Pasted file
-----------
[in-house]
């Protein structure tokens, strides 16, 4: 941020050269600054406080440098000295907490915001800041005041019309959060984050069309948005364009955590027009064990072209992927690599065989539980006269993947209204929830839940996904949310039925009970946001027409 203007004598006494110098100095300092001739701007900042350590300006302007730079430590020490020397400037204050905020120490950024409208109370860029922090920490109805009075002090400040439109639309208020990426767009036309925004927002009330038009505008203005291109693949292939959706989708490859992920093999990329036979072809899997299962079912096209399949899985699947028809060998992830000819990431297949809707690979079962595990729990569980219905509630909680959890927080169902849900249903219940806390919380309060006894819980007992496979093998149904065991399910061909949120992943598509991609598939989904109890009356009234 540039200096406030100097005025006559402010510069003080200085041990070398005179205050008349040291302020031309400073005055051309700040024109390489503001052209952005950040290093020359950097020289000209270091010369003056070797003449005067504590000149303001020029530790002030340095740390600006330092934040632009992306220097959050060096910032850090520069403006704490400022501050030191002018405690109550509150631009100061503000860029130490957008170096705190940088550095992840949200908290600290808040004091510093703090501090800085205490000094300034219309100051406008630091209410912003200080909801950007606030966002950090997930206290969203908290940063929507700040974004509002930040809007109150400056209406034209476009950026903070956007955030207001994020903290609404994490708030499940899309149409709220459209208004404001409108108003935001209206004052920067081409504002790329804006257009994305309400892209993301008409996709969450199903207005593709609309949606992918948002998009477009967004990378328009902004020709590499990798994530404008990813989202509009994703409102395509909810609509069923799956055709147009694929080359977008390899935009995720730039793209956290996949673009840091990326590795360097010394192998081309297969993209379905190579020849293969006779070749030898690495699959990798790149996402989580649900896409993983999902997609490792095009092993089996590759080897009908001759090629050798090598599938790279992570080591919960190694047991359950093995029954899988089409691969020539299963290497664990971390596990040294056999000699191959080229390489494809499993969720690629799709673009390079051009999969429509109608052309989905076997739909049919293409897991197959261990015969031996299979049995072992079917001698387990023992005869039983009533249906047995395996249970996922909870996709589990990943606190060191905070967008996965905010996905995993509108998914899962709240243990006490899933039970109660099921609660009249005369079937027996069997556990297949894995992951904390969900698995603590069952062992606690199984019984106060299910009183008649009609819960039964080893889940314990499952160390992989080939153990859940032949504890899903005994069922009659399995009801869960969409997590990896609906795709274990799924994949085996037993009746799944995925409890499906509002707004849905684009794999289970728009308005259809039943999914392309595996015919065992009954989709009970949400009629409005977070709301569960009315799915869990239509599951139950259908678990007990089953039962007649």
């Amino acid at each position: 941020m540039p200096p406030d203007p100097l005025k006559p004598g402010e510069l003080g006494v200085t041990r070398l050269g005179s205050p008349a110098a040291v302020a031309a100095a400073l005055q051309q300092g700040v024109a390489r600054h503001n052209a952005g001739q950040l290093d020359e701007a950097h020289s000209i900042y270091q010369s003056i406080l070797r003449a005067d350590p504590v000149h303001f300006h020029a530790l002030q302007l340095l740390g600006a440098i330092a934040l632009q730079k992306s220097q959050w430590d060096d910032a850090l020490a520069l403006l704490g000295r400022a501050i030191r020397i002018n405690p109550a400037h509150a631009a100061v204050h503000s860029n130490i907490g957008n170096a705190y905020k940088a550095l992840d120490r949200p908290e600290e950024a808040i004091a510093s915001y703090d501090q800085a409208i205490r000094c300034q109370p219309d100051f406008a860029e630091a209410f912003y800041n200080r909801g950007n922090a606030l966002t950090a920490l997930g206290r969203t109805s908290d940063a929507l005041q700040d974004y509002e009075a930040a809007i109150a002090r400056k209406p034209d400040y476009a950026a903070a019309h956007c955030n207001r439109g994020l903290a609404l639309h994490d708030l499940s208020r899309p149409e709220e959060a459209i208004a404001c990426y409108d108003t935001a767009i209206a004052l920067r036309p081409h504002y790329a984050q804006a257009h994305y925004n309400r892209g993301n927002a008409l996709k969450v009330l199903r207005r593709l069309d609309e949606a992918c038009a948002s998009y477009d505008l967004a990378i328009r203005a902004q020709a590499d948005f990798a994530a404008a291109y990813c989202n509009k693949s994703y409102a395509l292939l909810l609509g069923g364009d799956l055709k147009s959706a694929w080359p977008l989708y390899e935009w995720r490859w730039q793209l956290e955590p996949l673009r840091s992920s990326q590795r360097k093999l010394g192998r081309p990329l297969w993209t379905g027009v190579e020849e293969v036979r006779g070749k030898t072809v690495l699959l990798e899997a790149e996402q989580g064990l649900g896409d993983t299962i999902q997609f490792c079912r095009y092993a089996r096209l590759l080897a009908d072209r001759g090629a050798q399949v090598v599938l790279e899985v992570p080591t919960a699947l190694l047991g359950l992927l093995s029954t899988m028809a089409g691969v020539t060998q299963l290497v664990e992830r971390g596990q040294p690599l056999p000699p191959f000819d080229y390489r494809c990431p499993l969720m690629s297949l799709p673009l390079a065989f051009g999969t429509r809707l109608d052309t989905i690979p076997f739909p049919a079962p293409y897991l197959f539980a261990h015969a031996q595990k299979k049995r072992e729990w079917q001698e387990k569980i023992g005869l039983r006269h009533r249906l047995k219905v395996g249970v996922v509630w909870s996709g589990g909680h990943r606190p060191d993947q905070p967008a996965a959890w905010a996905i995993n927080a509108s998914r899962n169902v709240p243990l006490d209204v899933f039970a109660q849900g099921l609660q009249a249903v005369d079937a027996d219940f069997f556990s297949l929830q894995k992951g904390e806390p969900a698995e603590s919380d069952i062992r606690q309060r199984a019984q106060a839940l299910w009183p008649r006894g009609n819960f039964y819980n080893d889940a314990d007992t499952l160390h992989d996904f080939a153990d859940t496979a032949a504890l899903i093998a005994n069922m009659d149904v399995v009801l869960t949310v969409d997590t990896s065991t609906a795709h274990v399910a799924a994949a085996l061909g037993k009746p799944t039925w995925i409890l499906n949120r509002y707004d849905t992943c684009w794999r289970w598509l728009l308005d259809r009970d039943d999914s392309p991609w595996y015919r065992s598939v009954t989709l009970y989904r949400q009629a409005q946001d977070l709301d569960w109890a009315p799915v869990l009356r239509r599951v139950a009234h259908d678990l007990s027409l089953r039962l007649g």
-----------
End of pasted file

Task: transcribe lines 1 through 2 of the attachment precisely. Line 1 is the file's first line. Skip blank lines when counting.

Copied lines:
[in-house]
């Protein structure tokens, strides 16, 4: 941020050269600054406080440098000295907490915001800041005041019309959060984050069309948005364009955590027009064990072209992927690599065989539980006269993947209204929830839940996904949310039925009970946001027409 203007004598006494110098100095300092001739701007900042350590300006302007730079430590020490020397400037204050905020120490950024409208109370860029922090920490109805009075002090400040439109639309208020990426767009036309925004927002009330038009505008203005291109693949292939959706989708490859992920093999990329036979072809899997299962079912096209399949899985699947028809060998992830000819990431297949809707690979079962595990729990569980219905509630909680959890927080169902849900249903219940806390919380309060006894819980007992496979093998149904065991399910061909949120992943598509991609598939989904109890009356009234 540039200096406030100097005025006559402010510069003080200085041990070398005179205050008349040291302020031309400073005055051309700040024109390489503001052209952005950040290093020359950097020289000209270091010369003056070797003449005067504590000149303001020029530790002030340095740390600006330092934040632009992306220097959050060096910032850090520069403006704490400022501050030191002018405690109550509150631009100061503000860029130490957008170096705190940088550095992840949200908290600290808040004091510093703090501090800085205490000094300034219309100051406008630091209410912003200080909801950007606030966002950090997930206290969203908290940063929507700040974004509002930040809007109150400056209406034209476009950026903070956007955030207001994020903290609404994490708030499940899309149409709220459209208004404001409108108003935001209206004052920067081409504002790329804006257009994305309400892209993301008409996709969450199903207005593709609309949606992918948002998009477009967004990378328009902004020709590499990798994530404008990813989202509009994703409102395509909810609509069923799956055709147009694929080359977008390899935009995720730039793209956290996949673009840091990326590795360097010394192998081309297969993209379905190579020849293969006779070749030898690495699959990798790149996402989580649900896409993983999902997609490792095009092993089996590759080897009908001759090629050798090598599938790279992570080591919960190694047991359950093995029954899988089409691969020539299963290497664990971390596990040294056999000699191959080229390489494809499993969720690629799709673009390079051009999969429509109608052309989905076997739909049919293409897991197959261990015969031996299979049995072992079917001698387990023992005869039983009533249906047995395996249970996922909870996709589990990943606190060191905070967008996965905010996905995993509108998914899962709240243990006490899933039970109660099921609660009249005369079937027996069997556990297949894995992951904390969900698995603590069952062992606690199984019984106060299910009183008649009609819960039964080893889940314990499952160390992989080939153990859940032949504890899903005994069922009659399995009801869960969409997590990896609906795709274990799924994949085996037993009746799944995925409890499906509002707004849905684009794999289970728009308005259809039943999914392309595996015919065992009954989709009970949400009629409005977070709301569960009315799915869990239509599951139950259908678990007990089953039962007649």